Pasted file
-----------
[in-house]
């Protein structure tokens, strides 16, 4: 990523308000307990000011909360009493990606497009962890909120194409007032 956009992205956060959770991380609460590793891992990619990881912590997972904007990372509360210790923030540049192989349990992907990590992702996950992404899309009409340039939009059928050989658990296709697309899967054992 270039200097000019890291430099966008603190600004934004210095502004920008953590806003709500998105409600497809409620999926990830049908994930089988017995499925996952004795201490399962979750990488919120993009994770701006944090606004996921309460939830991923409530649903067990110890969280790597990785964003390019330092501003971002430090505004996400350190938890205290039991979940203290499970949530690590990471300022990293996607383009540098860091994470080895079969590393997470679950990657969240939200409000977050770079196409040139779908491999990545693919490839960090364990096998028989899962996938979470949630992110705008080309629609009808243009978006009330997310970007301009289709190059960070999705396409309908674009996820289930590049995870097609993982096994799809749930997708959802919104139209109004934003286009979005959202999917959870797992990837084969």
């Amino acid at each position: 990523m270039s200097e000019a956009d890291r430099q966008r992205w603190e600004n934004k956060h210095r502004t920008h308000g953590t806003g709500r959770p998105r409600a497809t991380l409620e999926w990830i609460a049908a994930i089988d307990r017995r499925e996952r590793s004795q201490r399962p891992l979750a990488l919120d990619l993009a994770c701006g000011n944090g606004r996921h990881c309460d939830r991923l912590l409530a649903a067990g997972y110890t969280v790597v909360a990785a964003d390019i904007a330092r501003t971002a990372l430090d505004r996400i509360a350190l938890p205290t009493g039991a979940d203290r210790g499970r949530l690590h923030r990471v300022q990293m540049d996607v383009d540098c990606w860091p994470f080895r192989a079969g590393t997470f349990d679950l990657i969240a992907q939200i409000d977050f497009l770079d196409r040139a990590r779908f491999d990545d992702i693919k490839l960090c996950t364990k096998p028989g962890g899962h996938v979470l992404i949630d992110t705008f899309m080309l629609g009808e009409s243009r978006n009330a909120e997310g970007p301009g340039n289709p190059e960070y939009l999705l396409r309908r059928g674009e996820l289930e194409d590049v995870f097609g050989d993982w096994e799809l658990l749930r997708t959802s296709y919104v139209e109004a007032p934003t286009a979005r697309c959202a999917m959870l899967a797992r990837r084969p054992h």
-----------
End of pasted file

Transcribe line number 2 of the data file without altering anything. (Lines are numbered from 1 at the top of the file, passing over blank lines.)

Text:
């Protein structure tokens, strides 16, 4: 990523308000307990000011909360009493990606497009962890909120194409007032 956009992205956060959770991380609460590793891992990619990881912590997972904007990372509360210790923030540049192989349990992907990590992702996950992404899309009409340039939009059928050989658990296709697309899967054992 270039200097000019890291430099966008603190600004934004210095502004920008953590806003709500998105409600497809409620999926990830049908994930089988017995499925996952004795201490399962979750990488919120993009994770701006944090606004996921309460939830991923409530649903067990110890969280790597990785964003390019330092501003971002430090505004996400350190938890205290039991979940203290499970949530690590990471300022990293996607383009540098860091994470080895079969590393997470679950990657969240939200409000977050770079196409040139779908491999990545693919490839960090364990096998028989899962996938979470949630992110705008080309629609009808243009978006009330997310970007301009289709190059960070999705396409309908674009996820289930590049995870097609993982096994799809749930997708959802919104139209109004934003286009979005959202999917959870797992990837084969």